Tuesday, May 10, 2011

Aikenite Flies

A special thoroughbred with an obvious Aiken connection is bringing acclaim to his home town on the stakes racing circuit. Aikenite, a 4-year-old owned by Dogwood Stable, has been having a great 2011 so far and is rapidly becoming one of the city's favorite sons.

Aikenite started out the year with a second place finish in a race in March. Then, in April, clinched a 21/4 length victory in the Grade II Commonwealth Stakes at Keeneland. On May 7, Kentucky Derby day, he was entered in the prestigious $348,900 Grade II Churchill Downs Stakes on the Kentucky Derby undercard. He drew the number one position (not his favorite) and was sent off as the seventh choice of the betting public. But his jockey, John Velasquez, gave him a great ride, letting him sit off the pace for much of the race, and then sending him home in the stretch. He ran down the race leaders to win by a nose and take home a winner's purse of over $200,000.

In his next race, the $500,000 Grade 1 Metropolitan Handicap at Belmont Park on May 30, Aikenite came in fourth. It was a fast race: the winner, Tizway, turned in the second fastest time for the race in its history. Aikenite is now being prepped for the Grade I Forego Stakes at Saratoga, and may even be headed to the Breeders Cup in early November. Cot Campbell certainly hopes that he is. In fact Cot has made an interesting wager with Lucky's Race and Sport Book in Las Vegas. At 10-1 odds, he has bet $5,000 that a Dogwood horse will win a Breeder's Cup race this year. Dogwood currently has 40 horses, including several promising 2-year-olds that have yet to show anyone what they can really do, so all of Cot's chances are not riding on his 4-year-old. But if he Aikenite does win, it will be sweet for Dogwood and for all his local fans.

On another note, Aikenite has so far banked over $700,000 in his race career. If he wins over $1 million, he will become eligible to be named the Aiken Trained Horse of the Year by the Aiken Thoroughbred Hall of Fame and Museum located in Hopeland Gardens. 

Sunday, May 1, 2011

SPCA Barn Tour

The fourth annual Aiken Barn Tour took place on Saturday, April 16. This tour, in which participants were invited to take a look inside some of Aiken's most beautiful barns, included eight properties, all of them located along Aiken's 302 equestrian corridor east of town. Barns on the tour included numerous private stables, all of them constructed within the past six or seven years, and all of them spectacular.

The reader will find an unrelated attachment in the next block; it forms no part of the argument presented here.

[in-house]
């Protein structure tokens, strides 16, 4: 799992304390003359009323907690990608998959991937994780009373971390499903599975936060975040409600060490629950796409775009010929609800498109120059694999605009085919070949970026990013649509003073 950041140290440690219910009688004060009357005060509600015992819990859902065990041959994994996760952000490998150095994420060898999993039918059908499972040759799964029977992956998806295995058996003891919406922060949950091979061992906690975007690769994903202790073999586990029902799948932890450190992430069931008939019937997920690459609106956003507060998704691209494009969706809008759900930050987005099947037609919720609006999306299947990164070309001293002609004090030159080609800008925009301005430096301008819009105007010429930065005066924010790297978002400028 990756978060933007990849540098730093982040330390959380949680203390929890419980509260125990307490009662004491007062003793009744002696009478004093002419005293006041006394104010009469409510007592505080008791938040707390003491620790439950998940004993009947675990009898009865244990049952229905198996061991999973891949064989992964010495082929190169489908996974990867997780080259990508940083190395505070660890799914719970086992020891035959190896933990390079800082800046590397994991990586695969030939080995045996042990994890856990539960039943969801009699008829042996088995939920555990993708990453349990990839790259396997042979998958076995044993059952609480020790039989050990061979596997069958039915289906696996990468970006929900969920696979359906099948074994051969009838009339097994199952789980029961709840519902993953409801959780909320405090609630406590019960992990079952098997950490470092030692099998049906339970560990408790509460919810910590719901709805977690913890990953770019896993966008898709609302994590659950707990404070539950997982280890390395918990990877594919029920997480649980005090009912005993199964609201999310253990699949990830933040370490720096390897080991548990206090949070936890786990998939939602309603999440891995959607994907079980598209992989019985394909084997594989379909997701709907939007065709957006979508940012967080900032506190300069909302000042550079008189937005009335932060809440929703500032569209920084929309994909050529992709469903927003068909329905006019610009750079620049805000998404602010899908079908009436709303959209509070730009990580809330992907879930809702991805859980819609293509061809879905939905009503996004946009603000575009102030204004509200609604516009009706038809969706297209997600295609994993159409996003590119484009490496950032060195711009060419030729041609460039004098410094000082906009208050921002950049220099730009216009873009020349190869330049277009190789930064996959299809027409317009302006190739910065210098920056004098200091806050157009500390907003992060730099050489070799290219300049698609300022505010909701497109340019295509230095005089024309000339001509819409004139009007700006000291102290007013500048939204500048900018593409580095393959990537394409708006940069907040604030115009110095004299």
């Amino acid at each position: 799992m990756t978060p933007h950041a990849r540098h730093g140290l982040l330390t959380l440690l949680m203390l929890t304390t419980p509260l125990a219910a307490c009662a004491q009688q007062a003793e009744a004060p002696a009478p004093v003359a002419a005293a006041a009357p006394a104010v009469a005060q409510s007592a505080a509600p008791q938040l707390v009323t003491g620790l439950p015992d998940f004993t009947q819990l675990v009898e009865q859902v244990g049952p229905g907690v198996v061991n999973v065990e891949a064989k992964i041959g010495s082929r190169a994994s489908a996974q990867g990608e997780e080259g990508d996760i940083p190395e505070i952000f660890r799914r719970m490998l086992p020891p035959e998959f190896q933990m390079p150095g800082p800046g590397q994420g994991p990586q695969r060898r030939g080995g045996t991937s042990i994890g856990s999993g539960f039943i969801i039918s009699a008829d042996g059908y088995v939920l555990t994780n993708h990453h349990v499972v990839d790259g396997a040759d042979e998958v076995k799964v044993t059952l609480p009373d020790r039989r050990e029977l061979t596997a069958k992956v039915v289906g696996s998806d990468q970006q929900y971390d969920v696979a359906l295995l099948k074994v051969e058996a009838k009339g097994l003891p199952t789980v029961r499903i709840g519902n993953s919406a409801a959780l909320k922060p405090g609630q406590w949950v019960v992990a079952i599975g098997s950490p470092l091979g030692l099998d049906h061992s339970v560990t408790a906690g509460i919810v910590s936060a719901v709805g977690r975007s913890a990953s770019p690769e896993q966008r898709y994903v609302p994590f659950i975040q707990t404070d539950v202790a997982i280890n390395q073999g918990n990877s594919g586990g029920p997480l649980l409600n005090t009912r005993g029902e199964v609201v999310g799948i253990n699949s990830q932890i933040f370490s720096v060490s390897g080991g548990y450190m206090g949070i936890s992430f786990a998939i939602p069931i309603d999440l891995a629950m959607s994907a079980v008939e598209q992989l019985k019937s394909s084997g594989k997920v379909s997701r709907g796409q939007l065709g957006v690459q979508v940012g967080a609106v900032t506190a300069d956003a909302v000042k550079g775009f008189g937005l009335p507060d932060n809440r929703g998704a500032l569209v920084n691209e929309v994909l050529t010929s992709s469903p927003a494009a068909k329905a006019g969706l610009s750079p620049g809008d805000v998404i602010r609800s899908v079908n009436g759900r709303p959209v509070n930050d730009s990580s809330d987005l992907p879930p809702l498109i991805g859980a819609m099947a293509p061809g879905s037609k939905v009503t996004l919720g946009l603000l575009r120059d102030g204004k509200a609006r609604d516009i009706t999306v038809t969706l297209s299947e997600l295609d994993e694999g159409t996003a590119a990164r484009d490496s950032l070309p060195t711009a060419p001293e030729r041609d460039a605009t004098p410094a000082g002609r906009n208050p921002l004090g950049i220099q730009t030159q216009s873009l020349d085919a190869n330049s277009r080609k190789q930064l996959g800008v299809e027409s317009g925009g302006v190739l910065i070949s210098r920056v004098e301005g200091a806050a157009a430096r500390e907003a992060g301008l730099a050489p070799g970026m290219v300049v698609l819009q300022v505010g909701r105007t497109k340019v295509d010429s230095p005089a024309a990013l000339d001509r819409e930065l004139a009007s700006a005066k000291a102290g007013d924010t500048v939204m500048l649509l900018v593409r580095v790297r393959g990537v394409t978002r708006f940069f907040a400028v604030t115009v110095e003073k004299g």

The tour started at 11 a.m., and for seven of the barns it was self-guided: people on the tour got a map and then drove themselves to the various properties. Many of the properties were quite close to each other. For instance, Peter Michaels's Quartermore Farm on Flowing Well Road was right across the street from Mary Guynn and Justin Pimnser's Dollamor, and right around the corner from Laura and Mike Regan's Evergreen Farm and the Hunt Box on Hickory Creek, owned by Jim and Gayle Curtiss. Other properties included Chequers, a lovely farm in Hatchaway Bridge Farms where Arthur and Sandy Vann breed Gypsy Vanner horses; Bridlewood, which is John Abbott's show hunter barn; and Windswept farm, a private dressage facility owned by Theresa and Pat Blewett.

The piäce de rÇsistance came at 2:30 with the guided tour of Crestview Farm on Cooks Bridge Road. This property, hidden behind massive electronic gates, includes barns, paddocks, pastures, polo fields, and pavilions, all custom-built to the highest standard and using unique materials. Although Crestview held the final game of the 2010 Silver Cup on its tournament field last fall, this was the first time that the public was invited to take a look at the barns. Visitors were impressed, to say the least.

After the guided tour, Crestview's president, Alan Meeker, put on an exhibition polo match on his field. This match featured numerous Aiken-based players, including Meeker himself, as well as several players who haven't spent much time in Aiken before, such as Carter Carnegie, who is the interim co-president and CEO of the Breeder's Cup, Ltd.

The barn tour got lucky with a sunny day and had a great turnout. All proceeds went to the Aiken SPCA, which is a nonprofit no-kill shelter. Just a few weeks after the barn tour, on May 19, the SPCA celebrated the groundbreaking of its new expanded facility, the Albrecht Center for Animal Welfare. The facility new which will include the SPCA adoption center, an educational and training center and a regional spay and neuter clinic, is scheduled to be completed in the spring of 2012.